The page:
Duterte says Manila "a dead city" in 25 years
President Rodrigo Duterte underscored on Thursday the importance of dispersing industries to the provinces as Manila would be "a dead city" in 25 years.
In a speech in Pampanga where he attended a food festival, Duterte said it might no longer be possible to rehabilitate Metro Manila.
"Manila I think will be in about 25 years, will be a dead city. It will start to decay and there is no way that we can rehab the place," he said.
"You have to disperse the crowd, limit the factories at some time in the future...so Manila is no longer an option for industries. We have to go to the provinces," he said.
He cited Pampanga, particularly Clark, Batangas and Cavite as viable options where to put up industries.
This could be done, not during his presidency, but about 10 years from now, Duterte said.
"(B)ut not really mine for that would be too early. But about 10 years from now, they should close Manila and start to develop (other places)," he said.
Duterte admitted that he was pissed off with the commission handling the rehabilitation of Pasig River.
He wondered how they would restore Pasig River "to its pristine place and let aquatic life flourish there" if in the first place there was no proper sewerage system.
"What the hell are you planning to do in Pasig? First of all, you do not have the sewer and sewerage. We are one of the few countries using septic tank there. Pardon for those who are eating. I said, 'you cannot rehabilitate the place. You have to --- break Manila to do that and there’s no more time and space for all of you who want to do something about it," he said.
Duterte also cited the importance of having a mass transport system and expansion of highways in Metro Manila to address traffic.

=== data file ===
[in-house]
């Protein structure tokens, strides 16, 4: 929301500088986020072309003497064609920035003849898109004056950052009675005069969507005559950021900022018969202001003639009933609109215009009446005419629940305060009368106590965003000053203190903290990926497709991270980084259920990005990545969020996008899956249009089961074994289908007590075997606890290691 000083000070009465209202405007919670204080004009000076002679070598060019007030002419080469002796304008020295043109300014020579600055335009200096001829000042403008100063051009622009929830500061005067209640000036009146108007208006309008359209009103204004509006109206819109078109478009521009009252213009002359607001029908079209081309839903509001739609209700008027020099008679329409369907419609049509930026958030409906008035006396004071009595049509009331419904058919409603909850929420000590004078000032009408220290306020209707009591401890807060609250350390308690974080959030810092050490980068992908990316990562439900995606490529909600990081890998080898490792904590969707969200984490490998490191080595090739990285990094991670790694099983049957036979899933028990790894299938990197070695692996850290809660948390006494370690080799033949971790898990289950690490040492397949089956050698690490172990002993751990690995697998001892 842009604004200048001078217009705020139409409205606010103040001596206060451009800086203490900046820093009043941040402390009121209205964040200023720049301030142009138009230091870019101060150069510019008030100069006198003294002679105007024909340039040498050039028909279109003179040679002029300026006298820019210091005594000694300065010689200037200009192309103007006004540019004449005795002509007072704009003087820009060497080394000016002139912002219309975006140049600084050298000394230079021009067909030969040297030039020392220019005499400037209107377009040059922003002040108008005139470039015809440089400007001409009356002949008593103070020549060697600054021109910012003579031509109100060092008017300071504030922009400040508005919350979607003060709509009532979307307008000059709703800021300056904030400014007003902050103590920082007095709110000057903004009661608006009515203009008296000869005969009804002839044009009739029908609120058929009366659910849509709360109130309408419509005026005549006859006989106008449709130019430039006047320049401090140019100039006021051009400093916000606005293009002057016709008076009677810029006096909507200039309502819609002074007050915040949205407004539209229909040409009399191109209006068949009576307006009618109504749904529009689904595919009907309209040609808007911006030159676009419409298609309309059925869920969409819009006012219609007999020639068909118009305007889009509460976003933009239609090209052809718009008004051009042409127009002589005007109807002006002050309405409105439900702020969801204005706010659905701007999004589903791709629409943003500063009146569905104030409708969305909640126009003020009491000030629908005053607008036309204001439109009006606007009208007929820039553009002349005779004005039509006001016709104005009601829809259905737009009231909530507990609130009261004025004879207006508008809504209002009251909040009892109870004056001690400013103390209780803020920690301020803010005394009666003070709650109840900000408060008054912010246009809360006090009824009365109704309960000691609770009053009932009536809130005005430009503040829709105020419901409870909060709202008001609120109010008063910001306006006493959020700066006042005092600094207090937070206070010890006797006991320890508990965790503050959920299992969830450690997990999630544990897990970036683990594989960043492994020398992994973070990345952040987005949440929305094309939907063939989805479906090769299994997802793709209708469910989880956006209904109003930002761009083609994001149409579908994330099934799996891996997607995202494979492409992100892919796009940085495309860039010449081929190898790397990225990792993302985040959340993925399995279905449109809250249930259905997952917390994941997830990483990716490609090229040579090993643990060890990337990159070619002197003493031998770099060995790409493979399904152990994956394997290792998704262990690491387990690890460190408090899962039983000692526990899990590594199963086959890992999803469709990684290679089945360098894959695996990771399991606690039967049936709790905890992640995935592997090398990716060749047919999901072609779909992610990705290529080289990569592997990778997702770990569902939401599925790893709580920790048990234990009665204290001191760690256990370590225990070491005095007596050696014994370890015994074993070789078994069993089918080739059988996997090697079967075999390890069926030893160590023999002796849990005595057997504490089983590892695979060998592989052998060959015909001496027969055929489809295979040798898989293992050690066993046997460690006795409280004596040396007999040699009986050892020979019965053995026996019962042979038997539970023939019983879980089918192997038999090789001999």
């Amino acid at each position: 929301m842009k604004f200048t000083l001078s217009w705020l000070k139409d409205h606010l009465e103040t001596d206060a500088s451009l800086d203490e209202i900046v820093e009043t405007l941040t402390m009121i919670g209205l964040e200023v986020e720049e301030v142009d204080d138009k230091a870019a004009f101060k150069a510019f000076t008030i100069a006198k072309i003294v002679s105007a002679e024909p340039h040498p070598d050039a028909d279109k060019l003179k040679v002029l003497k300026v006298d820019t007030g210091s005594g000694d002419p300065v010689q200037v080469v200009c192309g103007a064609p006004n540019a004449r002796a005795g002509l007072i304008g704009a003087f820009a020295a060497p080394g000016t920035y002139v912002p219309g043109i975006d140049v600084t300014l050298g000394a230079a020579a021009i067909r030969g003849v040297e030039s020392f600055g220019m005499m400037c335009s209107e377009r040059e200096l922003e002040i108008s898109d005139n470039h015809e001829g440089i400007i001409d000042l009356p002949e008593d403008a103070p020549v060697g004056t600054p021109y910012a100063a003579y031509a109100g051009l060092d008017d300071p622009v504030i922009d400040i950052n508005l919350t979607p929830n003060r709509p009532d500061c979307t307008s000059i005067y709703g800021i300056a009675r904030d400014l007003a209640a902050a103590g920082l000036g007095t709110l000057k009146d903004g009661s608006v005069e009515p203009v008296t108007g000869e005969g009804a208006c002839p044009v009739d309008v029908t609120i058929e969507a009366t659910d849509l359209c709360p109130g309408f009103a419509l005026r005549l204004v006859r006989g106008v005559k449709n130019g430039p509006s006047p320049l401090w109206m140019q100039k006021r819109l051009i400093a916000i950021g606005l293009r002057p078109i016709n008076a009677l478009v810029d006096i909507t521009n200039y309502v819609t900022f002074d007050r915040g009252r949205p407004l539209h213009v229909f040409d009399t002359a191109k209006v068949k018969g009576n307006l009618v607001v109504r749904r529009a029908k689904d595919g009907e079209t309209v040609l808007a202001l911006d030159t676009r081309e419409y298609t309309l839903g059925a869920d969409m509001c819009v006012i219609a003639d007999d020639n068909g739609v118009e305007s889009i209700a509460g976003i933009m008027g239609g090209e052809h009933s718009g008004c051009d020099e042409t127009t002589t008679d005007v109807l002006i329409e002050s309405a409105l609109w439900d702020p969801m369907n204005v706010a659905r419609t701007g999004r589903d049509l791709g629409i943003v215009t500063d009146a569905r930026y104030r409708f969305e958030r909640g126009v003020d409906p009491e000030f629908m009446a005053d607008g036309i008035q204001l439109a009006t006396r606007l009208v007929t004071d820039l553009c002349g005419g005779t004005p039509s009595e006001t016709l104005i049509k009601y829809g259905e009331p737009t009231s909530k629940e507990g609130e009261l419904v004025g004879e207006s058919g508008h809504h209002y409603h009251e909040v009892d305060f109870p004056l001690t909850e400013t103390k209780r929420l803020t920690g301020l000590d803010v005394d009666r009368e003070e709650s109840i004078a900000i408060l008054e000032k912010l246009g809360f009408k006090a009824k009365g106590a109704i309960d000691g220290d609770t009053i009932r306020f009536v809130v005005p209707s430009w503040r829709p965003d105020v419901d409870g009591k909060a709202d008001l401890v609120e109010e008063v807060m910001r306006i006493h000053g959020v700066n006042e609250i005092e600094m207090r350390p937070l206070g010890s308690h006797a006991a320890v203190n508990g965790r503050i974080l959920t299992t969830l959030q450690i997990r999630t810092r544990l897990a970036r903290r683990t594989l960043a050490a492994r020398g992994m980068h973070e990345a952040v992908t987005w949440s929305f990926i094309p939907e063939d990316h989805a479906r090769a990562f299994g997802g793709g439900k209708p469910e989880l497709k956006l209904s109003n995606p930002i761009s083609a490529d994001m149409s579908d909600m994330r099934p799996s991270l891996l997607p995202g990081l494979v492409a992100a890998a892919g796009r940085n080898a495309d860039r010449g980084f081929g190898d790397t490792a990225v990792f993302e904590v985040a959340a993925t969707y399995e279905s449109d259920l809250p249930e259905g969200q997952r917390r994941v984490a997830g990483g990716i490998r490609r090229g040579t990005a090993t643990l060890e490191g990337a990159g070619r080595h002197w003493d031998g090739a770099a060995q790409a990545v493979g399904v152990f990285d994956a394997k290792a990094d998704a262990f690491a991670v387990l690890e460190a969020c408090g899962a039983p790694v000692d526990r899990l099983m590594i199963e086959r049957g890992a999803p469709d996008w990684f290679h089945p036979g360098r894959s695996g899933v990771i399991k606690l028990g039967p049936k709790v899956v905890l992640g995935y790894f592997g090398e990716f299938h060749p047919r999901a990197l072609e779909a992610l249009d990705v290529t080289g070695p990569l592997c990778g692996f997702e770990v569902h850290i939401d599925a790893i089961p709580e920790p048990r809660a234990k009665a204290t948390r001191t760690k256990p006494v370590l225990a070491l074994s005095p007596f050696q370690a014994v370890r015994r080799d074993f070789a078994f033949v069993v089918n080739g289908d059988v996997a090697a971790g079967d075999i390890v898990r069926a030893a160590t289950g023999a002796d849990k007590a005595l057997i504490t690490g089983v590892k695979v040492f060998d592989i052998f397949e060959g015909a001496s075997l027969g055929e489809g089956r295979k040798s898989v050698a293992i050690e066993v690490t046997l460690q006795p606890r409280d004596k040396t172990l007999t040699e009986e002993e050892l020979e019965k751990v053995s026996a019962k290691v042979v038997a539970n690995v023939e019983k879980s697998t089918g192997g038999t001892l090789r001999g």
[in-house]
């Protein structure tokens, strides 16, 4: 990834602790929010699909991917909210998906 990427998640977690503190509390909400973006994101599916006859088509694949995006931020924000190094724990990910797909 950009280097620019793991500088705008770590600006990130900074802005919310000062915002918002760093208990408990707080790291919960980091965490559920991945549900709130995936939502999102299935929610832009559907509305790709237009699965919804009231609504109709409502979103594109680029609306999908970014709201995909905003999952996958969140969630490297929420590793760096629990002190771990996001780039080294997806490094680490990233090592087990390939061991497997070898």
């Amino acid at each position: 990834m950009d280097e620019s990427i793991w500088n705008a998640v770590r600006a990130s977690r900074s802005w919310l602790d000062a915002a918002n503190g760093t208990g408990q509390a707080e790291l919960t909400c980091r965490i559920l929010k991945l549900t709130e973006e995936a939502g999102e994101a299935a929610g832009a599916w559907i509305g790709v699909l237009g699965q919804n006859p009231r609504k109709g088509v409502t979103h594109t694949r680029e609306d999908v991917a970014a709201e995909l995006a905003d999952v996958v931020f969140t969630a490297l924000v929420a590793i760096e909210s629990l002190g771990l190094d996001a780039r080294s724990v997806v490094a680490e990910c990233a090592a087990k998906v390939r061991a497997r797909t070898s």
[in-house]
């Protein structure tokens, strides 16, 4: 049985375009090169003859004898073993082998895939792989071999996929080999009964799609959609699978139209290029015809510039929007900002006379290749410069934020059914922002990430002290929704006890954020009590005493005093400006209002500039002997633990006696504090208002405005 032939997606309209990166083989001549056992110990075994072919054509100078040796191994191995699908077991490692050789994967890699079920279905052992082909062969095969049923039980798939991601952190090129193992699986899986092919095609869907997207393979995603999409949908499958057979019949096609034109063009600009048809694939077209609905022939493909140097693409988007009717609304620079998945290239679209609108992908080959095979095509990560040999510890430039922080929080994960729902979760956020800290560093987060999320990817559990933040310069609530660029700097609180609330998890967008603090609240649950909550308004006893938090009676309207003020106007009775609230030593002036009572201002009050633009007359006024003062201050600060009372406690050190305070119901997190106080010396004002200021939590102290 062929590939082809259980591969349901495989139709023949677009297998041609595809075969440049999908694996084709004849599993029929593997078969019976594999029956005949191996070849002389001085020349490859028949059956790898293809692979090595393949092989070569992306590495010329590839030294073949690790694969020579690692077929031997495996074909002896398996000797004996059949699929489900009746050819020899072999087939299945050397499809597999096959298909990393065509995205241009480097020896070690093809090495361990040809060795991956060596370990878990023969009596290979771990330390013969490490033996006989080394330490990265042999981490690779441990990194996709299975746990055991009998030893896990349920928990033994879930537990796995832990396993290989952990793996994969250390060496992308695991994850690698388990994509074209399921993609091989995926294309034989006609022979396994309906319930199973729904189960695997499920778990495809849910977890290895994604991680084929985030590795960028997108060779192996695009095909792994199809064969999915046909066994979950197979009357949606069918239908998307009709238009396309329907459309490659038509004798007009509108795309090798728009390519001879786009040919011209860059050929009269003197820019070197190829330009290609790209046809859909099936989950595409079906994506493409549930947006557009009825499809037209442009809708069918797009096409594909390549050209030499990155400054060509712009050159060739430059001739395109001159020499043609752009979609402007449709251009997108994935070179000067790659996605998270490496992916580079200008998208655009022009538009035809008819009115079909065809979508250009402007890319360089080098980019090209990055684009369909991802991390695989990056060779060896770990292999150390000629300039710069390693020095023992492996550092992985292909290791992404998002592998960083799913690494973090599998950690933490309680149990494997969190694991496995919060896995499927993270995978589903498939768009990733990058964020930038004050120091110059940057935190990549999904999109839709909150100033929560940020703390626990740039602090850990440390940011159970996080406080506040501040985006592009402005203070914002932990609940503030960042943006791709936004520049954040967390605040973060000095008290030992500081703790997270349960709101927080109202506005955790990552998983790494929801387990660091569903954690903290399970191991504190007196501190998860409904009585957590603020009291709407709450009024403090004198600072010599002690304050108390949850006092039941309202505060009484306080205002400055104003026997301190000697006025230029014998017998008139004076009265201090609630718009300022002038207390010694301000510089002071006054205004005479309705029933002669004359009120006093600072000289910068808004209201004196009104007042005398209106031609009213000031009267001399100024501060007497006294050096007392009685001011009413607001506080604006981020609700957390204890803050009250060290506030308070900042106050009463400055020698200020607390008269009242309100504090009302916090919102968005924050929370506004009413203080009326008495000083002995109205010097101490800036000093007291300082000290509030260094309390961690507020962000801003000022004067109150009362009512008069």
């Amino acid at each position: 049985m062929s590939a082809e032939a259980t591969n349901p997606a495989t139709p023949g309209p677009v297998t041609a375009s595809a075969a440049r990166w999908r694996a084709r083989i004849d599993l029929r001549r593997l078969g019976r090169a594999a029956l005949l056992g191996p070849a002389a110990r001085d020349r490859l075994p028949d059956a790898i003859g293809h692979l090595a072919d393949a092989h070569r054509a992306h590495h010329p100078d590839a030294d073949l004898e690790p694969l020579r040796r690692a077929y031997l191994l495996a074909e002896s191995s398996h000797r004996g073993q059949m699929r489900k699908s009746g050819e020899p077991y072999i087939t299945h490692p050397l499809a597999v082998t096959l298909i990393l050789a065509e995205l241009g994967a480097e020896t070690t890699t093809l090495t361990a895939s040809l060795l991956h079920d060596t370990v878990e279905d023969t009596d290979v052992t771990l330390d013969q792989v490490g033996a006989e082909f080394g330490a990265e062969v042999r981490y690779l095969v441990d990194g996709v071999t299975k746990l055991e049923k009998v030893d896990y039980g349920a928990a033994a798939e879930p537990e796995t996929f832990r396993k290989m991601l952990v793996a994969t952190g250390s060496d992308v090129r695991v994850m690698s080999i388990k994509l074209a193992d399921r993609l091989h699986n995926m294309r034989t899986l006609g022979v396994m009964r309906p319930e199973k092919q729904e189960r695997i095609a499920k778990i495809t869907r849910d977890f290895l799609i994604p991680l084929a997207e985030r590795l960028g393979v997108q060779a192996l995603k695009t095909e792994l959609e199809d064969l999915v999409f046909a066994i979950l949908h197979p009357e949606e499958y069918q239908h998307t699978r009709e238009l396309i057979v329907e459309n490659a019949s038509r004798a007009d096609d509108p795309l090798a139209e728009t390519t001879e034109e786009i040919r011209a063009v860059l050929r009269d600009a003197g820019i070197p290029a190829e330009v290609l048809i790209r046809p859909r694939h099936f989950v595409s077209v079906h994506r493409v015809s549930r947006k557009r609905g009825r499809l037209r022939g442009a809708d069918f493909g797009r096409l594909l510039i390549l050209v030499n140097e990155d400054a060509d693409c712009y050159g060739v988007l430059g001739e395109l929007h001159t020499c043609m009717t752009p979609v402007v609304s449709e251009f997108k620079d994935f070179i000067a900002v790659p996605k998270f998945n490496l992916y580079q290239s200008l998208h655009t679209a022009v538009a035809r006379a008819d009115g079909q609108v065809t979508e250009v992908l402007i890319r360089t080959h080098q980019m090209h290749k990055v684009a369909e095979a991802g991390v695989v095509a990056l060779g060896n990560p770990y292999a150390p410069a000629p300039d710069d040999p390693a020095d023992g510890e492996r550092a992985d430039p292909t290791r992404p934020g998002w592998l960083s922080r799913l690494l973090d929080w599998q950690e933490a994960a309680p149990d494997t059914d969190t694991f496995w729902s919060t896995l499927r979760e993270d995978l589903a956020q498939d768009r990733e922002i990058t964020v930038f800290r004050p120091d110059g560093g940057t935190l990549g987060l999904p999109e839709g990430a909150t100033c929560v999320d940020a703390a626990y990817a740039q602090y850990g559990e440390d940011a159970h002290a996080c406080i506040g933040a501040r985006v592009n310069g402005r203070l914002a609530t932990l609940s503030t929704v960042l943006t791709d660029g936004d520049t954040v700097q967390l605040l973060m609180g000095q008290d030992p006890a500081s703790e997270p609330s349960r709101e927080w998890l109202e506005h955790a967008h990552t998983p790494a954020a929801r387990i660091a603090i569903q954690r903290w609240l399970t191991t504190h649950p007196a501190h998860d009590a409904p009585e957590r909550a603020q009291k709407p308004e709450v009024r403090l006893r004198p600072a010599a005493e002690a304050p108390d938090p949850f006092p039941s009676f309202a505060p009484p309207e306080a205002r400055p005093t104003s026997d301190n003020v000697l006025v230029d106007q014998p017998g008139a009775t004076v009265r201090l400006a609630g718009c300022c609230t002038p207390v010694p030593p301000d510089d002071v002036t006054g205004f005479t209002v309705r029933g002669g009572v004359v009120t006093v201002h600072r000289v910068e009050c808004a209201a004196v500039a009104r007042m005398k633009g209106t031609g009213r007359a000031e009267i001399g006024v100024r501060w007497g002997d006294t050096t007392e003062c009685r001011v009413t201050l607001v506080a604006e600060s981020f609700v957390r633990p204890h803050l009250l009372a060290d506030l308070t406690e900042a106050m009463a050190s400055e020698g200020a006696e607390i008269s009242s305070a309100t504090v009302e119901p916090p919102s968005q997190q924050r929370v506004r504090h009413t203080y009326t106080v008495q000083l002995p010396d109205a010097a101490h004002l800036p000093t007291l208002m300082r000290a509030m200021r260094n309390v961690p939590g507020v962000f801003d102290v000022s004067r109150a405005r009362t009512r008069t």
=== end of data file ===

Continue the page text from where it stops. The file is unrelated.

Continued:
"But I think the most practical thing to do is really the mass transport system. And many are willing. It’s only a matter of the grid," he said.
Duterte noted that this was why the Department of Transportation has been pushing for an emergency power for him to address traffic.
But he said he intentionally did not make any comment regarding the proposal to Congress that he be granted emergency power.
"I do not mean to offend anybody, especially the Senate. Nothing of the sort. But for me, (DOTr Arthur) Tugade had a hard time and almost all in unison...believe that there has to be some drastic changes to be introduced and it has to be all something like in a hurry. So, the emergency powers. But if you remember, I never asked for it because I was once a member of Congress," Duterte said.
He said he was not talking about emergency power, and yet there were those accusing him of corruption.
"And if you would recall, I never, never responded to any of those statements for or against. I just allowed it because that is the Filipino style," he said.
He noted that instead of waiting for the emergency power, he went to other countries, such as Japan and China, and sought for assistance for the government's infrastructure projects. Celerina Monte/DMS